A Microsurgical Drainage Technique Attenuates Post-operative Infectious Complications
Emily H. Steen1, Jill M. Tuley2, Sundeep G. Keswani3.
1Baylor College of Medicine, Houston, TX, USA, 2Texas Children's Hospital, Houston, TX, USA, 3Texas Children's Hospital and Baylor College of Medicine, Houston, TX, USA.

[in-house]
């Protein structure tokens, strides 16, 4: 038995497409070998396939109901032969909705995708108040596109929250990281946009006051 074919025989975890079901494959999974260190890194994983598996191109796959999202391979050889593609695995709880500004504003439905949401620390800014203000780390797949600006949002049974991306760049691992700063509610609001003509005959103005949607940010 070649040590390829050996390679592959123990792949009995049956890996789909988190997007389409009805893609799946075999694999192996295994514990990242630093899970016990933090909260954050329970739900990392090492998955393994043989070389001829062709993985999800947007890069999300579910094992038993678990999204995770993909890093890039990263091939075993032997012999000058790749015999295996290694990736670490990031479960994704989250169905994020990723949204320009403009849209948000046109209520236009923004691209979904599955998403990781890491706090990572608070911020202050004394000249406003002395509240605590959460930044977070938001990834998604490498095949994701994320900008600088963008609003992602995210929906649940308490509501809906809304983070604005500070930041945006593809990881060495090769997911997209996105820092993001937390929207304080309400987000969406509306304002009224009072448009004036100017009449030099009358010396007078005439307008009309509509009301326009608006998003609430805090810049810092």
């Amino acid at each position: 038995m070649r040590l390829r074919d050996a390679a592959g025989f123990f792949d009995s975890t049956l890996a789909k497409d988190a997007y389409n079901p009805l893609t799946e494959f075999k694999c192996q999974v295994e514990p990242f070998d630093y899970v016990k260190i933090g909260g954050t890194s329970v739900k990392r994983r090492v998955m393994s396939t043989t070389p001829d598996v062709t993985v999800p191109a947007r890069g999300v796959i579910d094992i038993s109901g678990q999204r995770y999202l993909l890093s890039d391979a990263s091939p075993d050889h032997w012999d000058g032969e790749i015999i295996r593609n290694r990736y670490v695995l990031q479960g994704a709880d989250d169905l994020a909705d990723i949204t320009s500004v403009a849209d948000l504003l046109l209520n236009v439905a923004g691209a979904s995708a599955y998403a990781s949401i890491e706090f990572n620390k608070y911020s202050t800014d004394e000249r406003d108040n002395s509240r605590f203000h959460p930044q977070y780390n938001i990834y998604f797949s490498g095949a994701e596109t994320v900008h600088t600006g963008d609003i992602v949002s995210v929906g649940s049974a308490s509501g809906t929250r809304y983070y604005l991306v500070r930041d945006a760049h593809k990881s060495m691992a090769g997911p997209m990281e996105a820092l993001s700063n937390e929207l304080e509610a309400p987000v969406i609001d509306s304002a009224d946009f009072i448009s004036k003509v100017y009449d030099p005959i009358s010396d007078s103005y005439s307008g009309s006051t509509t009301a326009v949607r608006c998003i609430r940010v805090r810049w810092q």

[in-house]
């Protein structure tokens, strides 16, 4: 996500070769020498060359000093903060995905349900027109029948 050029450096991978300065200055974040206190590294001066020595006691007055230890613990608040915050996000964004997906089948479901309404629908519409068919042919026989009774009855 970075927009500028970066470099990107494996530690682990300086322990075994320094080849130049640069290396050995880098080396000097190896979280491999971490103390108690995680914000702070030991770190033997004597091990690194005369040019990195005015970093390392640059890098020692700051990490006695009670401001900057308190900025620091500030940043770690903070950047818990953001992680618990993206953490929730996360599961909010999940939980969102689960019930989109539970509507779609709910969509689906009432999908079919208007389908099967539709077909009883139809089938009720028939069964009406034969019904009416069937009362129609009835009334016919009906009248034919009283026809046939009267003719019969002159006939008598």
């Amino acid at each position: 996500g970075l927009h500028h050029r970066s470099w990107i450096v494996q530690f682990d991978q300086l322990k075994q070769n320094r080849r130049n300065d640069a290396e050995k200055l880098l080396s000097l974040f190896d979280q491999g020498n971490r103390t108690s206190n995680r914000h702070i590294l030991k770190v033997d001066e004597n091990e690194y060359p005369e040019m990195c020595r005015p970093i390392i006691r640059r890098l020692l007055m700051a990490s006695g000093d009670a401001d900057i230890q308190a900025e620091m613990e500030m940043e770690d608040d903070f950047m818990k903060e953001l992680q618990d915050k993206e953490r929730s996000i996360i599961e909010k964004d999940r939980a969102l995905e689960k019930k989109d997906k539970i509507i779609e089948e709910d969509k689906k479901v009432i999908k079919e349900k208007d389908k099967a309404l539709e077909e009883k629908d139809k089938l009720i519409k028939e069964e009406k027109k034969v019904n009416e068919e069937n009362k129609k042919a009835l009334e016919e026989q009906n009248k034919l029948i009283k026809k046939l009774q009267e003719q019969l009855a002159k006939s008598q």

Background: Per National Surgical Quality Improvement Program (NSQIP) reports, infection rates in contaminated and dirty wounds range from 10 to >27%. Infected or contaminated wound sites have historically been managed with incision and drainage with gauze packing or negative pressure therapy. Here, we review our experience with skin closure over vessel loops and assess the results of this technique in a variety of clinical situations, hypothesizing that microsurgical drainage improves or attenuates post-operative infectious complications. Methods: We retrospectively reviewed the data of all children with infected or contaminated wound sites operated on by a single surgeon with skin closure over vessel loops from 9/2016 to 9/2018. Demographics, indications for surgery, complications, and follow-up were assessed. Results: Over a two year period, 33 children underwent skin closure over vessel loops. The majority were female(82%), Hispanic(40%), and <5y(58%; mean 6.5y, range 4mo-16y). 33% were obese, defined as weight for age >95th percentile. Operations were classified as primary skin and soft tissue infection(SSTI; 81%), complex wound repair for trauma(12%), and enterostomy takedown(6%). 7(21%) of these patients previously presented to an outside hospital with failed intervention/management. Of the SSTIs, the extremities were the most common operative sites(30%); none were necrotizing or involved the joint. Post-operative length of stay averaged 1.5 days. 76% of patients returned to clinic for follow-up and/or vessel loop removal. At 30 days post-op, no patients in our cohort returned to the emergency room with recurrent infection or wound dehiscence. Conclusions: We report the technique of skin closure over vessel loops in contaminated wounds demonstrates no evidence of subsequent infection in standard follow-ups, an improvement over national infection rates. These results are indicative of specific advantages related to microsurgical drainage, including ease of wound maintenance and improved cosmesis, and that liberal use of vessel loops in these challenging wound classes will improve care for children.
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